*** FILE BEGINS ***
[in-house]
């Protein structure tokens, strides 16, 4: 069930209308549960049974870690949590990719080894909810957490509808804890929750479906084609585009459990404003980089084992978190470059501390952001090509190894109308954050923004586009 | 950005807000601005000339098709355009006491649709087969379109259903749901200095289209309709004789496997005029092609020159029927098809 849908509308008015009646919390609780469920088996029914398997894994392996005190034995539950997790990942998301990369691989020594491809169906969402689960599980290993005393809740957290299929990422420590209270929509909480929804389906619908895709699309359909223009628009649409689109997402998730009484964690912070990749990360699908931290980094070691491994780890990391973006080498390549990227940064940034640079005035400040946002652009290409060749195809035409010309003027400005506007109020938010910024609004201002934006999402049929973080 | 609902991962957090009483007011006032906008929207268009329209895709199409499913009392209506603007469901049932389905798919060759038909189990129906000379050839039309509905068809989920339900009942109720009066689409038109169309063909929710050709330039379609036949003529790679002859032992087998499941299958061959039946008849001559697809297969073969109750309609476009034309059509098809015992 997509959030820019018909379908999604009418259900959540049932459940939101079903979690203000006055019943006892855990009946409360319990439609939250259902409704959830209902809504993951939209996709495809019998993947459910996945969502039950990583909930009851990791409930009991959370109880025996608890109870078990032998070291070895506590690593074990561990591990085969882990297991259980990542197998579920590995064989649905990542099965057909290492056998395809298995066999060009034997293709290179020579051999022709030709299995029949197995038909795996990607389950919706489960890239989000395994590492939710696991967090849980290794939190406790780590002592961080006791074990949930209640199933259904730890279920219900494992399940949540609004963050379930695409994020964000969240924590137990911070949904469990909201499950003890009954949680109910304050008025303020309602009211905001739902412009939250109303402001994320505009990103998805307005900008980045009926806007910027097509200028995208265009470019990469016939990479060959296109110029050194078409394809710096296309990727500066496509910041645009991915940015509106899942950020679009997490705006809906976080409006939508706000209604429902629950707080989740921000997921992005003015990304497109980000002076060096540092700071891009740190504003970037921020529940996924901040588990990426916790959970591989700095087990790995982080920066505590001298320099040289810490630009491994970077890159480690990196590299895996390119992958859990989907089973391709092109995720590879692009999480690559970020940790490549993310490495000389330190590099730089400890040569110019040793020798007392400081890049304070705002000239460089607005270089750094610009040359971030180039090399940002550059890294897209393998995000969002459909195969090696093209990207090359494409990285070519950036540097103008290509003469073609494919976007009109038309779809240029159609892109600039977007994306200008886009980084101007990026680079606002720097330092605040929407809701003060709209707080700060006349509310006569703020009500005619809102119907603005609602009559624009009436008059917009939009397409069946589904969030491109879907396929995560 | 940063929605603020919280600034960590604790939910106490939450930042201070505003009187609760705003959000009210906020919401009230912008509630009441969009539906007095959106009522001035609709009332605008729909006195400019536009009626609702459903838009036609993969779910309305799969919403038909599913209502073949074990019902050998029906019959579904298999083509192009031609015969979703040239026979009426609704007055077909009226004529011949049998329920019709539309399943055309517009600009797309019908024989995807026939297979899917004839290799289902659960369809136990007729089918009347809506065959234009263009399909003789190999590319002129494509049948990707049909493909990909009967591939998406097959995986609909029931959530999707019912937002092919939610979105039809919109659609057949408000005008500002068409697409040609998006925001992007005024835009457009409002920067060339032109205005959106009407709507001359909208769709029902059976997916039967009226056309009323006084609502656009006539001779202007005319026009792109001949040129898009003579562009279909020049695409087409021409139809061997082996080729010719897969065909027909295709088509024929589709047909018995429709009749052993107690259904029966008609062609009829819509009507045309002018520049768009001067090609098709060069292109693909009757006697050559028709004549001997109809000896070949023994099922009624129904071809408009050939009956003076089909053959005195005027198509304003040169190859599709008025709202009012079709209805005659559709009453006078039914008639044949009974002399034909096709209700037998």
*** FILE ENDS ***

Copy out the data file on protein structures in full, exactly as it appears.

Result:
[in-house]
């Protein structure tokens, strides 16, 4: 069930209308549960049974870690949590990719080894909810957490509808804890929750479906084609585009459990404003980089084992978190470059501390952001090509190894109308954050923004586009 | 950005807000601005000339098709355009006491649709087969379109259903749901200095289209309709004789496997005029092609020159029927098809 849908509308008015009646919390609780469920088996029914398997894994392996005190034995539950997790990942998301990369691989020594491809169906969402689960599980290993005393809740957290299929990422420590209270929509909480929804389906619908895709699309359909223009628009649409689109997402998730009484964690912070990749990360699908931290980094070691491994780890990391973006080498390549990227940064940034640079005035400040946002652009290409060749195809035409010309003027400005506007109020938010910024609004201002934006999402049929973080 | 609902991962957090009483007011006032906008929207268009329209895709199409499913009392209506603007469901049932389905798919060759038909189990129906000379050839039309509905068809989920339900009942109720009066689409038109169309063909929710050709330039379609036949003529790679002859032992087998499941299958061959039946008849001559697809297969073969109750309609476009034309059509098809015992 997509959030820019018909379908999604009418259900959540049932459940939101079903979690203000006055019943006892855990009946409360319990439609939250259902409704959830209902809504993951939209996709495809019998993947459910996945969502039950990583909930009851990791409930009991959370109880025996608890109870078990032998070291070895506590690593074990561990591990085969882990297991259980990542197998579920590995064989649905990542099965057909290492056998395809298995066999060009034997293709290179020579051999022709030709299995029949197995038909795996990607389950919706489960890239989000395994590492939710696991967090849980290794939190406790780590002592961080006791074990949930209640199933259904730890279920219900494992399940949540609004963050379930695409994020964000969240924590137990911070949904469990909201499950003890009954949680109910304050008025303020309602009211905001739902412009939250109303402001994320505009990103998805307005900008980045009926806007910027097509200028995208265009470019990469016939990479060959296109110029050194078409394809710096296309990727500066496509910041645009991915940015509106899942950020679009997490705006809906976080409006939508706000209604429902629950707080989740921000997921992005003015990304497109980000002076060096540092700071891009740190504003970037921020529940996924901040588990990426916790959970591989700095087990790995982080920066505590001298320099040289810490630009491994970077890159480690990196590299895996390119992958859990989907089973391709092109995720590879692009999480690559970020940790490549993310490495000389330190590099730089400890040569110019040793020798007392400081890049304070705002000239460089607005270089750094610009040359971030180039090399940002550059890294897209393998995000969002459909195969090696093209990207090359494409990285070519950036540097103008290509003469073609494919976007009109038309779809240029159609892109600039977007994306200008886009980084101007990026680079606002720097330092605040929407809701003060709209707080700060006349509310006569703020009500005619809102119907603005609602009559624009009436008059917009939009397409069946589904969030491109879907396929995560 | 940063929605603020919280600034960590604790939910106490939450930042201070505003009187609760705003959000009210906020919401009230912008509630009441969009539906007095959106009522001035609709009332605008729909006195400019536009009626609702459903838009036609993969779910309305799969919403038909599913209502073949074990019902050998029906019959579904298999083509192009031609015969979703040239026979009426609704007055077909009226004529011949049998329920019709539309399943055309517009600009797309019908024989995807026939297979899917004839290799289902659960369809136990007729089918009347809506065959234009263009399909003789190999590319002129494509049948990707049909493909990909009967591939998406097959995986609909029931959530999707019912937002092919939610979105039809919109659609057949408000005008500002068409697409040609998006925001992007005024835009457009409002920067060339032109205005959106009407709507001359909208769709029902059976997916039967009226056309009323006084609502656009006539001779202007005319026009792109001949040129898009003579562009279909020049695409087409021409139809061997082996080729010719897969065909027909295709088509024929589709047909018995429709009749052993107690259904029966008609062609009829819509009507045309002018520049768009001067090609098709060069292109693909009757006697050559028709004549001997109809000896070949023994099922009624129904071809408009050939009956003076089909053959005195005027198509304003040169190859599709008025709202009012079709209805005659559709009453006078039914008639044949009974002399034909096709209700037998």